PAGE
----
The government’s promised compensation packages of rice have not reached the fishermen who were expecting them.
This sheds light on the bureaucratic inefficiency plaguing our system. From disaster relief to food aid for the poor, time and time again the government has failed to carry through its plans to reach out to the people who need it most.
Recently, Prime Minister Sheikh Hasina made a pledge that no one should have to starve to death in this country -- at the very least, rice would be available for all.
Yet, hopes were quickly dampened due to the corrupt practices of ruling party men who misappropriated resources for their own profit, selling rice allocated for poor people to richer sections of society at a higher price.
The most recent example of irregularities regarding rice sees fishermen, who have been prohibited from fishing Ilish, deprived of the 20kgs of rice they were promised.
Fishermen now find themselves squeezed from both ends -- they can neither carry on with their regular livelihoods, nor can they live off the compensation packages they were promised.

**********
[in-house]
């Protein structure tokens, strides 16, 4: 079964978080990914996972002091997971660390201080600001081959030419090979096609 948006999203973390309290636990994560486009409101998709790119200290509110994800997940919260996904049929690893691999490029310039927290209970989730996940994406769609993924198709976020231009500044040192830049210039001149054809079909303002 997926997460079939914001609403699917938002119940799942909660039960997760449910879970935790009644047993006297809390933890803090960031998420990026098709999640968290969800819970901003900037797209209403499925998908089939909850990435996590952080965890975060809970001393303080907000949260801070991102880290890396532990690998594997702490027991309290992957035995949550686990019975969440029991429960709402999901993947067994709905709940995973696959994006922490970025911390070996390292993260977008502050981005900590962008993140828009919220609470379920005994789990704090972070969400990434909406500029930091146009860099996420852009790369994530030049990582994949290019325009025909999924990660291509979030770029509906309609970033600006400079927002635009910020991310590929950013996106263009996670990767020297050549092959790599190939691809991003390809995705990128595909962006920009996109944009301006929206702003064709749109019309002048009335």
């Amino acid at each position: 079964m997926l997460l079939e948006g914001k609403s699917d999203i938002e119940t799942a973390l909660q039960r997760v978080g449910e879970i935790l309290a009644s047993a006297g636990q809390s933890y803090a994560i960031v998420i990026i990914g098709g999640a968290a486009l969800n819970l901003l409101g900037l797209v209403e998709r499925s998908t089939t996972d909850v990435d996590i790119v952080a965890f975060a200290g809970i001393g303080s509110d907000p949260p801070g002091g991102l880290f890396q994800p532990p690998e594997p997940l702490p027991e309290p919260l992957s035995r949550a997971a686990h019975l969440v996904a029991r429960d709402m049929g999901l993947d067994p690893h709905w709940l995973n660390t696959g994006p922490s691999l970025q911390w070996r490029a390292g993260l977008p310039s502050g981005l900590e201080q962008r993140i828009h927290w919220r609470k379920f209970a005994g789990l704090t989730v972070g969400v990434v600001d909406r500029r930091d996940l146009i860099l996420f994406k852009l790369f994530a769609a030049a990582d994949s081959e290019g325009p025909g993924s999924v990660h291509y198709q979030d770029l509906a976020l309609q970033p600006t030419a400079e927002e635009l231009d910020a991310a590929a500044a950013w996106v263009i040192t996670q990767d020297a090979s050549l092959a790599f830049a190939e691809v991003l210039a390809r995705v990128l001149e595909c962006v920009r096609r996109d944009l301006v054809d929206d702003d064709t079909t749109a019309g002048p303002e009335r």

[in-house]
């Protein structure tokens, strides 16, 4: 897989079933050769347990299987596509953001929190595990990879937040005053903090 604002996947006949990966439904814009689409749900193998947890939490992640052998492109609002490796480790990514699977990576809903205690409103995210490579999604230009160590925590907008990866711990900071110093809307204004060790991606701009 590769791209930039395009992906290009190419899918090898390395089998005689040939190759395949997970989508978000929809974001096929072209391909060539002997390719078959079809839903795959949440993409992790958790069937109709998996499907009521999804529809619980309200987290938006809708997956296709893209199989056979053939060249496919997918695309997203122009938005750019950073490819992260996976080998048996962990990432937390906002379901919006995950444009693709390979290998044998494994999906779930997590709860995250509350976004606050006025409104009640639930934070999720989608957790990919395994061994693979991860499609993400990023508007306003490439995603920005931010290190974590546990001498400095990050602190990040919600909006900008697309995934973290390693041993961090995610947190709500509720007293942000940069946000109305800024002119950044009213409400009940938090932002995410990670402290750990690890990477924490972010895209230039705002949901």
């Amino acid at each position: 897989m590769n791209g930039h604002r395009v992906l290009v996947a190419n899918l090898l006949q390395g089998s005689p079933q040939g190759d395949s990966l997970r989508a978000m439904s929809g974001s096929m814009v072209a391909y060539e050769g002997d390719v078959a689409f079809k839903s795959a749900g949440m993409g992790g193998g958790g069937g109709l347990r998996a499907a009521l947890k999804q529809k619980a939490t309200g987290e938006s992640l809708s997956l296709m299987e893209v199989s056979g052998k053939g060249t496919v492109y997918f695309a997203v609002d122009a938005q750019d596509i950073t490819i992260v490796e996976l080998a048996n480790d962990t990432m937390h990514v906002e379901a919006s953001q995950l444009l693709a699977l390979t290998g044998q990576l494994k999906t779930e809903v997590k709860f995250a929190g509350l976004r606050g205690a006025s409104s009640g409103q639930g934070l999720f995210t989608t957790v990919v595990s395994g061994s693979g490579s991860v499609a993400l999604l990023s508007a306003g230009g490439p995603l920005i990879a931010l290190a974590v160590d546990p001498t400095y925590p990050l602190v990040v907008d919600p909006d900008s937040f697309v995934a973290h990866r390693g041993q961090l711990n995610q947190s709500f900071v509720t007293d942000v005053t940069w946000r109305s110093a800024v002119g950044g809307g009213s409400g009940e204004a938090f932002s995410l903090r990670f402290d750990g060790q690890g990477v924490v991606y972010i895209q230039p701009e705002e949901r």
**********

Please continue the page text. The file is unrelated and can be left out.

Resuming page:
Where is the allocated rice going? Such gross misallocation of government funds stalls progress and increases distrust towards programs which initially sound noble.
It is not enough to give out government directives. Proper implementation is key.
The government must stay vigilant against irregularities, and plug the many leaks in the system that allow massive amounts of the nations resources to go to waste, or end up in the pockets of corrupt officials.
Banning the cultivation of Ilish to preserve such a rare and precious resource makes sense. But to get fishermen to comply, the government must hold up its end of the bargain, and ensure the speedy and fair distribution of compensation for fishermen.
It is imperative that the government stops the misappropriation of public funds.